Percutaneous Treatment of Pulmonary Valvular Stenosis and Secundum Type Atrial Septal Defect in a Young Adult
Ahmet Emir Ulutaş, Serkan Kahraman, Gamze Babur Güler, Arda Can Doğan, Mustafa Yıldız
Clinic of Cardiology, Thoracic and Cardiovascular Surgery Center, University of Health Sciences Mehmet Akif Ersoy Training and Research Hospital, İstanbul, Türkiye
Keywords: Atrial septal defect; pulmonary valve stenosis
Pulmonary valve stenosis (PS) and secundum type atrial septal defect (ASD) are common forms of congenital heart disease. While traditional treatment for PS and ASD is open surgery, percutaneous treatment of both diseases are widely used with high rates of success and lower complication. However, the combination of PS with ASD in the same patient is relatively rare, and the optimal strategy is debated. We performed consecutive percutaneous balloon pulmonary valvuloplasty and ASD occlusion in a young adult patient with severe congenital PS associated with a secundum ASD.
Among congenital heart diseases, pulmonary valve stenosis (PS) and secundum type atrial septal defect (ASD) are more common than others. ASD and PS were treated as open surgery in the past. Nowadays, transcatheter interventional therapy of ASD and PS are performed with high success rates(1-5). However, the combination of PS with ASD in the same patient is relatively rare, and the optimal strategy is debated. We performed consecutive percutaneous balloon pulmonary valvuloplasty (PBPV) and ASD occlusion in a young adult patient with severe congenital PS associated with a secundum type ASD.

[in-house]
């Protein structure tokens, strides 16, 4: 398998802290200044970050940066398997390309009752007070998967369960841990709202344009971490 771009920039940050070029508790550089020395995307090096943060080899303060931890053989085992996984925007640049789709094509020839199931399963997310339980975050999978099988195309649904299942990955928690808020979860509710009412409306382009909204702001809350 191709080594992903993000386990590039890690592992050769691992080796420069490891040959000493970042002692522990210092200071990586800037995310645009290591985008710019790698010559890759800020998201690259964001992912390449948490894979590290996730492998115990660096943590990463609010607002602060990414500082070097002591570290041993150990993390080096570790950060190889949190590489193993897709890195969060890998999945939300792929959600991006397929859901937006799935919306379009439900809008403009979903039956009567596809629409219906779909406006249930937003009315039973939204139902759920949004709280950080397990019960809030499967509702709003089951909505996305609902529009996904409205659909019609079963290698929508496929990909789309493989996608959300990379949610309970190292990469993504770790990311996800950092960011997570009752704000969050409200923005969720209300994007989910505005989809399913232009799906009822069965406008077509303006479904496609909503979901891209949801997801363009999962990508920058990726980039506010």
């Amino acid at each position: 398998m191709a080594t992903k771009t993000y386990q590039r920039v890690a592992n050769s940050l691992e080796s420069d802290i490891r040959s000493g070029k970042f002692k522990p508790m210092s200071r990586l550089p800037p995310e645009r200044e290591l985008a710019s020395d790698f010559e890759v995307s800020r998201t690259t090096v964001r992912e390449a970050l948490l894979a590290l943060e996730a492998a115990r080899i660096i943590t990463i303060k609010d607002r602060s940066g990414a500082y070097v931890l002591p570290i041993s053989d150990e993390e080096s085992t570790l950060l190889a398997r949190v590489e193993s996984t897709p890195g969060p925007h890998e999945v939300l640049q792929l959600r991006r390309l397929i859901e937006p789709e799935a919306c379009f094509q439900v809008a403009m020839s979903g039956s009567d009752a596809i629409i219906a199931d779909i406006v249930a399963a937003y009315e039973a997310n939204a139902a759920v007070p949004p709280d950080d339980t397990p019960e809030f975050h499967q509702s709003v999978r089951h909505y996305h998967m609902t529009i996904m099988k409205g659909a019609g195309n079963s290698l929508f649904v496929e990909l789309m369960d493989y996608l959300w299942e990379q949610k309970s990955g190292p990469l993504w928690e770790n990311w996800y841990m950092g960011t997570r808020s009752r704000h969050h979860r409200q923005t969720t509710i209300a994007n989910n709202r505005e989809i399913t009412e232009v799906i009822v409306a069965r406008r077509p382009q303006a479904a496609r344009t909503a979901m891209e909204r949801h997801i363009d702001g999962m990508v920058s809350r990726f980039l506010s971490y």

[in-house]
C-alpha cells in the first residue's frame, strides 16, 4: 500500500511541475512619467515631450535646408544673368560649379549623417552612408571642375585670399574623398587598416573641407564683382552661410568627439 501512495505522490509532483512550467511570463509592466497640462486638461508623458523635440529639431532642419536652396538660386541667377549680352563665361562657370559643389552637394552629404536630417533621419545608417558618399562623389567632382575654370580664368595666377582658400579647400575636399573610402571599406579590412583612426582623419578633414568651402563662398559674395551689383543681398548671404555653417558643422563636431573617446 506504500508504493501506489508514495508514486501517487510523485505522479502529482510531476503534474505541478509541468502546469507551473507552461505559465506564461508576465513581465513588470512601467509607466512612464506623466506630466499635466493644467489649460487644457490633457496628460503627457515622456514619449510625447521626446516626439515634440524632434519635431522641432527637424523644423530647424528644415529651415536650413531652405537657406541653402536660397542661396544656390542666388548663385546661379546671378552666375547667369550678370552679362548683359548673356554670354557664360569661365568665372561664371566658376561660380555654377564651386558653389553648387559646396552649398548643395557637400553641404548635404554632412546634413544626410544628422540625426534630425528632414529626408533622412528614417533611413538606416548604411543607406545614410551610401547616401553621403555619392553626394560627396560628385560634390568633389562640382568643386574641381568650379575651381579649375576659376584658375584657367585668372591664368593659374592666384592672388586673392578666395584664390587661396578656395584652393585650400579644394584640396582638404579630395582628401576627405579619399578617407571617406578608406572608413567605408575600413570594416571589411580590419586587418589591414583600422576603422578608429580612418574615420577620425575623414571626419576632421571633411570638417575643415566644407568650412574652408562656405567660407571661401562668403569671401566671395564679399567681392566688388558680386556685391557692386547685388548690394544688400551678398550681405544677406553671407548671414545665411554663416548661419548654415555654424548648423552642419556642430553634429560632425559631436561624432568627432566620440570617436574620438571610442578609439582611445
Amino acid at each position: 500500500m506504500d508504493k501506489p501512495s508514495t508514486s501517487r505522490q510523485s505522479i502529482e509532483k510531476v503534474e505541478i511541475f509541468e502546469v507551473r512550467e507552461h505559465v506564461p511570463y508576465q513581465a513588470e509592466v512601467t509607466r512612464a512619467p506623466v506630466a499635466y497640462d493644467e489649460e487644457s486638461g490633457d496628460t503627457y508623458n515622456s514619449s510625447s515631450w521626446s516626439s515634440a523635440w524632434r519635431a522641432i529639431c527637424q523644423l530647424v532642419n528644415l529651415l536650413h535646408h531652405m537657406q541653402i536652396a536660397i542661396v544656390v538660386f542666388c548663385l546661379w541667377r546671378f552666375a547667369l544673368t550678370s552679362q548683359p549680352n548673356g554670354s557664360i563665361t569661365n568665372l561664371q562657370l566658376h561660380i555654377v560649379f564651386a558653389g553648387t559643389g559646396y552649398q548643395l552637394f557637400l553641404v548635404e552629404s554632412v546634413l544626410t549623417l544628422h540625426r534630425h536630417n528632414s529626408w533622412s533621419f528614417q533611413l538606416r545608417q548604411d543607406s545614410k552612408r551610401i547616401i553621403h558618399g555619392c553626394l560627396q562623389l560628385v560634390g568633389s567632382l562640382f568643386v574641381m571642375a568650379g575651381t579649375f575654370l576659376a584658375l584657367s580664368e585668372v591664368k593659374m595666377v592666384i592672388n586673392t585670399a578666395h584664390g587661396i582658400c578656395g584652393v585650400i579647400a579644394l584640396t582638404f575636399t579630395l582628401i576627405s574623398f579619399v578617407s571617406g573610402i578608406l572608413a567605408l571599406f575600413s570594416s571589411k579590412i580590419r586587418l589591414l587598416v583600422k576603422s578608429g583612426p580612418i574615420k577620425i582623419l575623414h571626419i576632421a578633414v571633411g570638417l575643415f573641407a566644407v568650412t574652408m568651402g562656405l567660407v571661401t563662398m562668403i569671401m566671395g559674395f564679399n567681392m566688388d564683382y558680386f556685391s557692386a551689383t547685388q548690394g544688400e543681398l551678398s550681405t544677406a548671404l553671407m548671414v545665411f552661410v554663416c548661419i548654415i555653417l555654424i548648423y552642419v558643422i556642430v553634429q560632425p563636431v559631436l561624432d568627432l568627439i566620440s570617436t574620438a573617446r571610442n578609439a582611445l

A 22-year-old male patient followed up with known pulmonary valve stenosis was admitted to our hospital with dyspnea and worsening exercise intolerance. Physical examination revealed systolic ejection murmur (grade 3) at the mesocardiac and pulmonary area. Electrocardiography showed sinus tachycardia with incomplete right bundle branch block. Transthoracic echocardiography (TTE) and transesophageal echocardiography (TEE) revealed ejection fraction as 60%, dilated right chamber sides of heart, secundum type atrial septal defect (ASD) and severe pulmonary valve stenosis (max gradient: 74 mmHg). First, we planned to perform right heart catheterization (RHC) to verify pulmonary valve gradient and measure pulmonary vascular resistance. Then RHC was performed via the right femoral vein. In RHC, peak to peak pulmonary valve gradient was 70 mmHg, and PVR was 2 Wood units, with mean pulmonary artery pressure as 15 mmHg. Then in the same procedure, we decided to perform PBPV. A pigtail catheter was placed in distal left pulmonary artery. Amplatz Superstiff wire was advanced through the pigtail to the distal pulmonary artery. The pigtail catheter was withdrawn, and a 2.5 × 15 mm pulmonary balloon was inflated in the appropriate position on the pulmonary valve. The procedure was terminated without any complications. Control TTE examination was performed after the procedure. There was a mild pulmonary regurgitation, and maximum gradient of the pulmonary valve was detected 18 mmHg. TEE examination was performed a month later after the procedure. Twenty-one mm secundum type ASD with a significant left to right shunt and mild pulmonary regurgitation were observed. Percutaneous ASD closure was planned to perform. The right femoral vein was cannulated with 6F sheath. A multipurpose catheter and hydrophilic guidewire were advanced through from the right atrium to the left atrium and left upper pulmonary vein. The Amplatz Superstiff wire was advanced in the pulmonary vein and the multipurpose catheter was removed. MemoPart occluder delivery system was advanced to the left atrium over the Amplatz Superstiff wire. Afterwards, a complete device occlusion of ASD was performed with a 22-mm Amplatzer septal occluder device. The patient was discharged from the hospital without any complications one day after the procedure, and is still followed up as asymptomatic.